Reel Life in Gaza
It is not often I would ask you to read the rest of an article that begins “The 57-year-old Gaza vendor Adnan Abu Beid was preoccupied with showing his watermelons,” so bear with me.
The 57-year-old Gaza vendor Adnan Abu Beid was preoccupied with showing his watermelons, onions, fruits and vegetables at his little store in Sheja’eya neighborhood in eastern Gaza City to attract the purchasers to buy his merchandise.
But 20 years ago, Abu Beid’s customers were completely different. He used to run al-Nasser, the most famous and biggest movie house in downtown Gaza city, which had shut down as the first Palestinian Intifada, or uprising, erupted against Israel in December 1987.
After Israel signed Oslo accords with the Palestinians, when the Palestinian National Authority (PNA) was established after the Israeli army withdrew from Gaza city, al-Nasser movie house was reopened for a few months, but later it was burned and destroyed by angry Islamic Hamas demonstrators in 1995.
Abu Beid says, although 20 years have passed, “I still keep a huge amount of film archives that are worth 1.5 million U.S. dollars.” He stores the film archives together with his watermelons and onions in a small upper floor in his little vegetable store.
He told Xinhua that his archives “are the only that remained after all the movie houses had either shut down, or been destroyed by Hamas activists during demonstrations in Gaza city in 1995.”
“After al-Nasser movie house was burned and destroyed, I hid my film archives and decided to become a vegetable vendor,” said Abu Beid.
Elderly Gaza population still remember when movie house business flourished during the period between 1960, when the Gaza Strip was under Egypt’s administration, and 1987, when the Palestinian Intifada erupted in the Palestinian territories.
“When I got engaged in 1965 in Gaza, I used to take my fiancee to the cinema,” said Abu Ahmed No’man, a 70-year-old Gaza resident, who has seven children and 20 grandchildren, and many of whom, born after 1987, have never been to a movie house.
Abu Beid said he used to bring films from Egypt, China, India, Israel, the United States and many other Arab countries into his cinema.
“I still remember, the situation in Gaza Strip was very good at that time, but now due to the bad economic situation in Gaza, it is hard to open a new movie house,” he added.
By 1994, after the PNA was established, there were nine movie houses in the Gaza Strip, which is now ruled by the Islamic Hamas movement that seized control of the impoverished and densely populated enclave in June 2007, and routed secular President Mahmoud Abbas’s security forces.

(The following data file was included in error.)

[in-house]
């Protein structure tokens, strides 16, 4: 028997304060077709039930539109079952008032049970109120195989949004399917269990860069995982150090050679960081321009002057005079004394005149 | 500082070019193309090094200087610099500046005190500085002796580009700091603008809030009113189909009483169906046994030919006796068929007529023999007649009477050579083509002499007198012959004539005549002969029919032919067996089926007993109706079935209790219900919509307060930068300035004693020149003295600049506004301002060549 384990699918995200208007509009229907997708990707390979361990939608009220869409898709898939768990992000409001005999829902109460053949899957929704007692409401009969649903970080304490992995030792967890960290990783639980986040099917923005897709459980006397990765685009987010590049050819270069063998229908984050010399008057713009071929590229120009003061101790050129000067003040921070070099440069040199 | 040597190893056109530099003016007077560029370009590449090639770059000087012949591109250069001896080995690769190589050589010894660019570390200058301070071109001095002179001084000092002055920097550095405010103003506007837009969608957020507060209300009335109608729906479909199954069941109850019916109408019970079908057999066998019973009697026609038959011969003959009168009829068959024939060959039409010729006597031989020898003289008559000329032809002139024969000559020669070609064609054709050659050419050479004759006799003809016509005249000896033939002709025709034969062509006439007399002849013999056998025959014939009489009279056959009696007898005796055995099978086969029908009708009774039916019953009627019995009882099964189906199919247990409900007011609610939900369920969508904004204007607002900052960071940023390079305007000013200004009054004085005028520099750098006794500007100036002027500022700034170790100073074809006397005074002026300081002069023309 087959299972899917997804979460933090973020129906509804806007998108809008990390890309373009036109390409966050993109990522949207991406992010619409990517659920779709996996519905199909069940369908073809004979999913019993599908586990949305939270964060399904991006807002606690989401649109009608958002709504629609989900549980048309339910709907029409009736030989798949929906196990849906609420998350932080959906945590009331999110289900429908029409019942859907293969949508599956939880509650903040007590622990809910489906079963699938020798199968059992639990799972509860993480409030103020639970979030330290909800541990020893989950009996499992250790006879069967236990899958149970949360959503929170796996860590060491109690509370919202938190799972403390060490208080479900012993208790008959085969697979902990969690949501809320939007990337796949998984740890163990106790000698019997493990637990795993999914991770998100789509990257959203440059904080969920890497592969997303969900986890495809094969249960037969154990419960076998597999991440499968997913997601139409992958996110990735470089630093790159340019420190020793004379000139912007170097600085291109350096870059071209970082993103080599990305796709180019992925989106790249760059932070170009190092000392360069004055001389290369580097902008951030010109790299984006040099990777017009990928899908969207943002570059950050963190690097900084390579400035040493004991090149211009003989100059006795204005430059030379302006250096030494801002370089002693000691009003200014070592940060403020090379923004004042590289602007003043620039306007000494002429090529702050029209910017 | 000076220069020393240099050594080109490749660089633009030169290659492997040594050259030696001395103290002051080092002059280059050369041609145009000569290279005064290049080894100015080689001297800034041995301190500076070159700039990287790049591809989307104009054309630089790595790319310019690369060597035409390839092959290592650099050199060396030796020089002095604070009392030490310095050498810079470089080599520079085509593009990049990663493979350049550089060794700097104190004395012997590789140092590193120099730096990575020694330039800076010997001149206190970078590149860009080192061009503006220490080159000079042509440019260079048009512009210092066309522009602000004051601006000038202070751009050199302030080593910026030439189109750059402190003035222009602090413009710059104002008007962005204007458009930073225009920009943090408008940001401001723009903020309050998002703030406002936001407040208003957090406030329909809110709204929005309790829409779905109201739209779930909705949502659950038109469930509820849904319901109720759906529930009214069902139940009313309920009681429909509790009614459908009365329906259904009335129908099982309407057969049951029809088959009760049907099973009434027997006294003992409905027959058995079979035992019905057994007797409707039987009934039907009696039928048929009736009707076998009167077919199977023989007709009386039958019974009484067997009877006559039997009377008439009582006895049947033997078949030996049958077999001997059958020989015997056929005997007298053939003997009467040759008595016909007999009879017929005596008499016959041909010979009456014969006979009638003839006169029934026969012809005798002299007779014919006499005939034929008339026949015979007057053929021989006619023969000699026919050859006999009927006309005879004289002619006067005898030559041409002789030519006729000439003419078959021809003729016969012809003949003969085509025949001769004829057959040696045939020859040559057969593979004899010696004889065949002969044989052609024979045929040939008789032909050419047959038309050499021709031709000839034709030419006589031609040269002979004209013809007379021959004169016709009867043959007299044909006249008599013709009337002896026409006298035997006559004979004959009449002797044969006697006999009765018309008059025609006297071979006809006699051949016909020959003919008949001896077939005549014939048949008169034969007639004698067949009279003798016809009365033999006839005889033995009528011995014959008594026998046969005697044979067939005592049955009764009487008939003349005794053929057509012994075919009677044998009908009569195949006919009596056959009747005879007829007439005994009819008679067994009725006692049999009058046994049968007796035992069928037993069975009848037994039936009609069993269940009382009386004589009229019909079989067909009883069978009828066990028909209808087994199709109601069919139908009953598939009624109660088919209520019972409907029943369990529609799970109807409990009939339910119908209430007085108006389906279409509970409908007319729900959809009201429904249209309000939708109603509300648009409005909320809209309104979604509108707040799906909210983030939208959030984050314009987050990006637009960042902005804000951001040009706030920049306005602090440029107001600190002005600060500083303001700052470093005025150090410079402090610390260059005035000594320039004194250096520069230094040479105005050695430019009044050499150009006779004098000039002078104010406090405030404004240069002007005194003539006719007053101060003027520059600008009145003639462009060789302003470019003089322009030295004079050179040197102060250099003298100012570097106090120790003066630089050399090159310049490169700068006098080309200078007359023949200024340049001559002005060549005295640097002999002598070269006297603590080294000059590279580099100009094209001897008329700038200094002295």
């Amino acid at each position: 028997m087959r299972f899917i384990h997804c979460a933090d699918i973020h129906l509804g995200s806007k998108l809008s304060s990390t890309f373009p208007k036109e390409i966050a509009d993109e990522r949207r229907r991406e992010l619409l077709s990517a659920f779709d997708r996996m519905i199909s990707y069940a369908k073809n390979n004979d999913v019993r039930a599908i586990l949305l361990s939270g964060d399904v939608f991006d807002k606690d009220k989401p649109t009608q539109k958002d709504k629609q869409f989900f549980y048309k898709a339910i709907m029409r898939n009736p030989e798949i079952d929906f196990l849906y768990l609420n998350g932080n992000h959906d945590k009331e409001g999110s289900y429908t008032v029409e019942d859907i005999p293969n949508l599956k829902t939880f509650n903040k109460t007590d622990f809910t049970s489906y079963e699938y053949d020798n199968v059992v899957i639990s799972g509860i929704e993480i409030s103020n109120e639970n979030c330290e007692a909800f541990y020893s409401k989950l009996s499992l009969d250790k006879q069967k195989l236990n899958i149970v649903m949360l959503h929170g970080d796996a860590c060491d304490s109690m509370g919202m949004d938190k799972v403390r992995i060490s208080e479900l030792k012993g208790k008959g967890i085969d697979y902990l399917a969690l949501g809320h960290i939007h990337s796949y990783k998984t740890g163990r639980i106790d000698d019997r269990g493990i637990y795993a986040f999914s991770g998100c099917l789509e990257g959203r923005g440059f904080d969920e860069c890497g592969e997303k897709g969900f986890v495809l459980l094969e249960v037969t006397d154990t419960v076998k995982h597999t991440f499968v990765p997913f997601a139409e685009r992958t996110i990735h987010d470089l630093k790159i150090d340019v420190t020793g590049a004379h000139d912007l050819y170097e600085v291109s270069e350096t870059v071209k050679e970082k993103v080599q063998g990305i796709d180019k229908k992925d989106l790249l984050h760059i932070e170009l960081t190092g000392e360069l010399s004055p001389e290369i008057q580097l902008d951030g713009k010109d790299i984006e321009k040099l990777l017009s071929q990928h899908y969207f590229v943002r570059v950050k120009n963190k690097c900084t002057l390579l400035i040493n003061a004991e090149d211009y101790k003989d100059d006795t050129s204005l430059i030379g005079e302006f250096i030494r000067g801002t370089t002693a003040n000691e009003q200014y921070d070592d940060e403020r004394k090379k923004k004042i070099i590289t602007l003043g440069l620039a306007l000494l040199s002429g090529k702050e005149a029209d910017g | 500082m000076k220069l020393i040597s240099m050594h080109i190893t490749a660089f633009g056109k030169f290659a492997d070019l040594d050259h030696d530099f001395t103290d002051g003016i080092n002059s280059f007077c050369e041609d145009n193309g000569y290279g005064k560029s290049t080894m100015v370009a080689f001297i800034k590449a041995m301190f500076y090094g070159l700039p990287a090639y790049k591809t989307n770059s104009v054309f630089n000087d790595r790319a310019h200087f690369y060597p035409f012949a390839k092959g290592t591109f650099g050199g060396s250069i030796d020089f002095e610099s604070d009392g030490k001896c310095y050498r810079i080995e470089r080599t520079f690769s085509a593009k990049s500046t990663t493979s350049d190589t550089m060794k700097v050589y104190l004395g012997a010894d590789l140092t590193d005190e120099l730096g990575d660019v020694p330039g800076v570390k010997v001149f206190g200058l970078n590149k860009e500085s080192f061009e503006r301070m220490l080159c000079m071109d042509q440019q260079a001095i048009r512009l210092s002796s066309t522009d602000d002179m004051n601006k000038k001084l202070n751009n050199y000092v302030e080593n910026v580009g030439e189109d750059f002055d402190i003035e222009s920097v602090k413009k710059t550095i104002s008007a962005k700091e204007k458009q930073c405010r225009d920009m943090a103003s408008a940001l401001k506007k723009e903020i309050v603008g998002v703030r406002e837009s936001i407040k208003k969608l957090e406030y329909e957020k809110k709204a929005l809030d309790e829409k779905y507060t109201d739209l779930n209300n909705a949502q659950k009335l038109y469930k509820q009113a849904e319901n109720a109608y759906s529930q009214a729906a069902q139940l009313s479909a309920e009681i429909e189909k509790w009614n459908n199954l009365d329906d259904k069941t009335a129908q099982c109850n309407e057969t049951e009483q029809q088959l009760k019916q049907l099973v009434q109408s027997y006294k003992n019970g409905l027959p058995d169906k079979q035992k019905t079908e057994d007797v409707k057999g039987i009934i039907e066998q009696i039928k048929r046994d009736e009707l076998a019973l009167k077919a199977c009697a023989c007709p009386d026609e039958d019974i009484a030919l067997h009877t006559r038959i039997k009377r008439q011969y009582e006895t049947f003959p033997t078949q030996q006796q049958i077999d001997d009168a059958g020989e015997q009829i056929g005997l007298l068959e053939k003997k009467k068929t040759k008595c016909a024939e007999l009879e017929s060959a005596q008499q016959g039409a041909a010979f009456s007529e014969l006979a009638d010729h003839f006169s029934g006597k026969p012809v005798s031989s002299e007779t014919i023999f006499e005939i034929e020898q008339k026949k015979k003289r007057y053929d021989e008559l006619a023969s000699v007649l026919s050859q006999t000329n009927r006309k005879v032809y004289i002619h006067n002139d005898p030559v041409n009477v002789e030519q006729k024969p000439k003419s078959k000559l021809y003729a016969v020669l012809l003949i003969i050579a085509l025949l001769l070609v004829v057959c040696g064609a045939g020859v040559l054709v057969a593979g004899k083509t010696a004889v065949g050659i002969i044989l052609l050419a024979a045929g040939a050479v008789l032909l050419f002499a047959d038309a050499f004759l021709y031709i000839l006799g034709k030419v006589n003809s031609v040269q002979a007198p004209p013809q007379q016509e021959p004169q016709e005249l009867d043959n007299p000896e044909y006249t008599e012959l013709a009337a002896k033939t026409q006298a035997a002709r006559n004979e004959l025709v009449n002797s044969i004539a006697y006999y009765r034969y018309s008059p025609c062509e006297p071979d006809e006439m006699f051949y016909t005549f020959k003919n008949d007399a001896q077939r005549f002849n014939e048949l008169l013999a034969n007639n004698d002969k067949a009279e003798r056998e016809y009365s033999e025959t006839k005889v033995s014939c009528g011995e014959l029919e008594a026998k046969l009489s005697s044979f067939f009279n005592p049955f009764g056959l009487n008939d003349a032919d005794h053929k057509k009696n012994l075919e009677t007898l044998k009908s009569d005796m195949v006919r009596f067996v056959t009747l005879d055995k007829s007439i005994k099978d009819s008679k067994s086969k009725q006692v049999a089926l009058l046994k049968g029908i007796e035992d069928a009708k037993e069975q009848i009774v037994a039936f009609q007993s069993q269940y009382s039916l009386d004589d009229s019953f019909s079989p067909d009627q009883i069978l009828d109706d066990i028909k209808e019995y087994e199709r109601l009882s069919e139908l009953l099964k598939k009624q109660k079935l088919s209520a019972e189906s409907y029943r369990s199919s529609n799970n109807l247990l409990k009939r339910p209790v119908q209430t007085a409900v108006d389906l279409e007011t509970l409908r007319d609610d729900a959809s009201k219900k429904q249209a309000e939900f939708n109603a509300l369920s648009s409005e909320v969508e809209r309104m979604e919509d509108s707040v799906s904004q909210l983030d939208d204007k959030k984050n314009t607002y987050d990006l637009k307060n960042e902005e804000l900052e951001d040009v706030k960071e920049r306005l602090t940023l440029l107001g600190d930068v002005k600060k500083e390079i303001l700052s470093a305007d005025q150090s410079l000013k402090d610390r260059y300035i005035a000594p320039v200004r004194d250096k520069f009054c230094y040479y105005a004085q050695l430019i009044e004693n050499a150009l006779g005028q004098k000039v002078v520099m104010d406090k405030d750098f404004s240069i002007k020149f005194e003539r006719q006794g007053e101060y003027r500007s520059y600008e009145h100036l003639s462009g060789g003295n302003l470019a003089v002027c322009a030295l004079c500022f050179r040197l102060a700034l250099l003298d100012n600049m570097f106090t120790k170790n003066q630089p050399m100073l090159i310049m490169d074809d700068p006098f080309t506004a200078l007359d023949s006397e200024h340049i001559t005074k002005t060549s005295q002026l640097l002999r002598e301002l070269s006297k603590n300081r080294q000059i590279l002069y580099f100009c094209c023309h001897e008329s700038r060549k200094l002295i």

“I remember the movie houses of al-Nasser, al-Samer, al-Jalaa’ and Amer in Gaza City, al-Khadra and al-Hamra in the city of Khan Younis and three other movie houses in Rafah town,” said Abu Ahmed.
Famous Chinese and Indian films used to be shown in those movie houses, mainly in the 1970s. But most of the movie houses in Gaza have been closed down and turned into either places for people to throw rubbish or homes of stray dogs and cats. The deserted movie houses are full of mice and owls.
Just outside Amer movie house in Remal neighborhood in Gaza city, old remaining parts of Indian film ads are still stuck on the dirty wall of its front entrance, which was sealed by a built wall of bricks. Harmful grasses and plants grew up between the old destroyed seats.
The tickets window was also sealed off, which used to be busy during the nights of the weekends, where queues of fans stood outside to buy tickets for an old black-and-while Egyptian film in the early 1960s.
Palestinians, who consider themselves religiously conservative, believe that the movie houses circulate traditions that contradict with the traditions of the Palestinian society.
However, Abu Beid said, “nowadays, there is ignorance of movie houses and the contribution they could make in developing our culture.”
He went on saying that “many people who think about reopening movie houses in Gaza are afraid that it would be attacked, burned and destroyed.”
Radical Islamic groups have carried out in the last several months a series of attacks against internet cafes, coffee shops and other entertainment sites in the Gaza Strip, claiming that these places are used to spread immoral principles among the young Palestinian generations.
Ten days ago, Hamas produced its first two-hour film that talks about the life of one of its top militants who was killed in Gaza by Israeli soldiers in 1993. The scenario of the film, which is the first of its kind, was written by Hamas strongman in Gaza Mahmoud al-Zahar.
“I can reopen and operate al-Nasser movie house in Gaza, if Hamas government asks me to do so, but it seems that Hamas is not interested in reopening any of the closed movie houses,” said Abu Beid.
The minister of culture of Hamas government in Gaza Osama el- Eassawi conditioned the reopening of any of the closed Gaza movie houses with respecting the laws and the traditions of the Islamic society. “We support the art that respects the moral and religious traditions and cultures,” he said.
However, he denied that the spread of radical religious beliefs “is the main reason for closing the movie houses in the Gaza Strip, ” adding “there are economic problems due the deteriorated economic situation.”
“Movie houses are private sector and special associations. In case they apply for reopening, we will seriously consider their application if they show commitments to our conditions,” said the Hamas minister of culture.
So if anyone was truly interested in “freeing Gaza”, they certainly wouldn’t be cozying up to Hamas.